DOE’s commitment to sovereignty in oil deal with China ‘unshakeable’



The Department of Energy on Thursday said its commitment to uphold the country’s sovereignty in the proposed energy agreement with China in the West Philippine Sea is “unshakeable” amid concerns that Manila may lose control and autonomy within its own jurisdiction to Beijing.

“That is something we cannot sacrifice, that is something we cannot compromise,” Energy Assistant Secretary Leonido Pulido III told journalists at a maritime seminar in Manila.

Any agreement entered into with China will be carefully studied and “the sovereignty of the Philippines will be respected,” Pulido said.

Manila and Beijing intend to conduct joint exploration in still undetermined areas in the West Philippine Sea. It gained traction after both sides signed last month a joint Terms of Reference that outlines the arrangements on how talks will be conducted on energy cooperation. Part of this is the creation of a steering committee to oversee the negotiations.

Due to the sensitive nature of the proposed arrangement, Pulido declined to respond to media queries on the details of the TOR, but he guaranteed that everything is constitutional.

“We work under that framework. We work under that directive,” he said.

“The DOE’s inputs into the discussion of energy security in the West Philippine Sea has that main principle in mind that we cannot surrender our sovereignty.”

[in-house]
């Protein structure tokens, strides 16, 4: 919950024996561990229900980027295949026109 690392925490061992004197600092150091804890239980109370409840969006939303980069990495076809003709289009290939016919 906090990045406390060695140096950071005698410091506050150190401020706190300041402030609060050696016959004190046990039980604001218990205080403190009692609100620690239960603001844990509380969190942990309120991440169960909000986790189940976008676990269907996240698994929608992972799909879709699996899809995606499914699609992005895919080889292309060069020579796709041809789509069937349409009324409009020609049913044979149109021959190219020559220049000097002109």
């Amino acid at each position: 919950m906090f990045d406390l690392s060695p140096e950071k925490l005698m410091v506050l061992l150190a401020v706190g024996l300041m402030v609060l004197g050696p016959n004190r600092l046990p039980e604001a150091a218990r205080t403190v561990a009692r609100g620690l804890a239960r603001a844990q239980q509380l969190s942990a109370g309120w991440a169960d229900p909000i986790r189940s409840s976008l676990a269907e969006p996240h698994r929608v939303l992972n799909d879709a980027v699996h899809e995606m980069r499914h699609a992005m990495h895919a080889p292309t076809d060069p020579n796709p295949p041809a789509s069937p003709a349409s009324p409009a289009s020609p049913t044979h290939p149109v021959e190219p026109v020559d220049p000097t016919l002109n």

Reed Bank, which is within the country’s exclusive economic zone, but being claimed by China as its own, is said to be among the areas being considered for exploration and development.

Locally known as Recto Bank, Reed Bank was declared a part of the Philippine EEZ—a body of water that covers 200 nautical miles from its shores—by the Permanent Court of Arbitration in 2016 in The Hague, Netherlands.

The arbitral tribunal also ruled that China’s massive claim in the South China Sea has no legal basis. Manila calls parts of the South China Sea that falls under its EEZ as West Philippine Sea.

Reed Bank is vital to Philippine national interest as it is for now the only replacement for Malampaya, which supplies 40% of the energy requirement of Luzon.

Senior Associate Justice Antonio Carpio, one of the country’s leading maritime experts, said an oil and gas development agreement between the Philippines and China would be constitutional if Beijing participates, with the suggested 60-40 sharing in favor of Manila, through a Philippine service contract. —VDS, GMA News